Truth be told, 90% of the funds that come in to the church come through our online platform or text-to-give, from members who share our vision and mission and want to be a part of it. But as we grow, and as more visitors come, we believe this is what God would have us do.

I’d love to hear your thoughts or comments on what you and your leadership do, and why you’ve come to that decision. Maybe you can share a story of your experience as a new or non-believer going to a church that does either of these methods.

Our way is not THE right way. It’s just one way and those are our reasons. Praise God for the liberty to make these choices.

May we do it to His honor and glory!



Two Luther’s Fight for Freedom

Michael King was his given name in 1929. After a trip to Germany in 1934, his father changed it to Martin Luther in honor of the great German reformer of the 1500’s. King was only 5 years old at the time. Did he have a clue that his life would be greatly used for the cause of freedom and that he, like the German monk, would be a reformer of his own time?

The life of the Rev. King, Jr. was marked by victory and defeat – joy and sorrow, but the cause he lived and died for was worthy of it all. His theme was freedom and equality under God. His famous speech at The March On Washington cried out for unity and brotherhood among all races of our earth, recognizing that all men are created in the image and likeness of a loving God. Were there mistakes and misguided turns along the way for Rev. King?  There absolutely was, as there is with all of us, but here’s the lesson we learn from his life: stand up. Stand up for the causes that are born out of God’s heart. Stand up for what you know is true and good and right on this earth, even if it means harm and difficulty may come.

The German reformer, Martin Luther, (the inspiration for King’s name)  was made famous by the publication of his “95 Thesis”, a letter written to the Roman Catholic Church protesting the practice of selling indulgences. These indulgences were in direct correspondence to Catholic doctrine stating that faith alone cannot save man, and that justification is based upon the accompanying works of charity.  Johann Tetzel famously said, “As soon as the coin in the coffer rings, the soul from purgatory springs.” This was the slavery of Luther’s day, the slavery he fought to end; men, women and children in bondage to their sin and given no hope of finding a way out. The ones who were supposed to be their spiritual leaders were actually their taskmasters. Every-day-folks were kept in the dark under the lie that only the priests had the right to interpret Scripture.  Salvation through faith in Jesus was marred by the greed of the Roman Church, but in the midst of this injustice stood a young monk who simply read and believed the Word of God, and desired that all men be given the right to do the same.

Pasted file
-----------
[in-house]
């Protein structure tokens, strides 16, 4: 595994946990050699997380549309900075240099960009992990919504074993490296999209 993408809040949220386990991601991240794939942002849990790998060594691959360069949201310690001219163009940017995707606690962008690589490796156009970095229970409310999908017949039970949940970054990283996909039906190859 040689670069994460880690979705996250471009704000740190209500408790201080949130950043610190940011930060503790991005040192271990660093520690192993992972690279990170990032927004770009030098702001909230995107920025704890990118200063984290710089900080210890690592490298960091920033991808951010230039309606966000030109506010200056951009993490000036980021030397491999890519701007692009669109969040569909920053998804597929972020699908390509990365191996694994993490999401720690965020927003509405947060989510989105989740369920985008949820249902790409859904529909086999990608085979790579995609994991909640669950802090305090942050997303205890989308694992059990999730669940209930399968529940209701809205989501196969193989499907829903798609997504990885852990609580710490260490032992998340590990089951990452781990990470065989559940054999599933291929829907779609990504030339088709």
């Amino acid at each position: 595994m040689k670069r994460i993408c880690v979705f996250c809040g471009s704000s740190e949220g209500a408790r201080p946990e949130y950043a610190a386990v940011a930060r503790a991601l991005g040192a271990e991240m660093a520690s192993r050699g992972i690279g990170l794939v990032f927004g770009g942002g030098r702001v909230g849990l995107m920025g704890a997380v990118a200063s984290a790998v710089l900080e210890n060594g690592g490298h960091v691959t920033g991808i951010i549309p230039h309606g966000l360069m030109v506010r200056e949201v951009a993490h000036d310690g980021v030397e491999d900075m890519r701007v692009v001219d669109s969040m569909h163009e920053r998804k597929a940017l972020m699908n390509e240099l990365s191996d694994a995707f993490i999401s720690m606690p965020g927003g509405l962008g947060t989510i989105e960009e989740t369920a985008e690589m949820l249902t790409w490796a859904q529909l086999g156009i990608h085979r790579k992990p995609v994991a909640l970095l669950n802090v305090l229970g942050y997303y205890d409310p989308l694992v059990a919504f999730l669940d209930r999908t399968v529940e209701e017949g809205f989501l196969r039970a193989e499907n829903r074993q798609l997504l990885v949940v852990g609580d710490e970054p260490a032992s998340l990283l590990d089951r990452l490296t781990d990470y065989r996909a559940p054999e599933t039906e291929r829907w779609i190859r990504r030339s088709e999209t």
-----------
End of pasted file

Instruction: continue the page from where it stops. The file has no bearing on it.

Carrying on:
Romans 3:21-24 “But now the righteousness of God has been manifested apart from the law, although the Law and the Prophets bear witness to it—the righteousness of God through faith in Jesus Christ for all who believe. For there is no distinction: for all have sinned and fall short of the glory of God, and are justified by his grace as a gift, through the redemption that is in Christ Jesus,”

Like Martin Luther, God’s plan for Dr. King would change the world as he knew it. He led a charge against evil by standing up for truth. His nonviolent approach, the stance of winning an opponent to friendship, rather than to humiliate or defeat him, took much heat,  but there he stood turning the other cheek; motivated by His love for the Gospel. King said, “Before I was a civil rights leader, I was a preacher of the Gospel. This was my first calling and it still remains my greatest commitment.”  We have this to thank for his tenacious attitude for freedom. He knew the unconditional love of His Savior.

Before his death he said, “I’ve seen the promised land. I may not get there with you. But I want you to know tonight that we, as a people, will get to the promised land.” The very next day he took a sniper’s bullet while standing on his hotel balcony. His death did not end the fight for civil rights, but instead thrust it forward.  Though Dr. King did not make it to the “Promised Land” he foresaw for the black community, we see the fruit of his love and labor today in America and in much of the world.

Luther and Luther are heroes and worthy to be compared side by side.  They believed in a great God whose strength is larger than all evil, who empowers His people to stand for injustice without fear. Both of their hearts were motivated by truth and love for God as supreme Creator, and man as His pinnacle creation. We are indebted to their efforts, enjoying the freedoms we know today because of them.  The work is not done. We need more Luther’s in our day, both in the Church and in the public arena. We do not fight under the false pretense that this world is our forever home, but we fight in accordance to the Spirit that is within us and the love that has been placed in our hearts. We need reformers who are willing to uncompromisingly devote themselves to the Word of God and apply it in the real world. There will always be opposition to our freedom as humans under God and as new creations in Christ,  but the battle is in the hands of the Almighty God.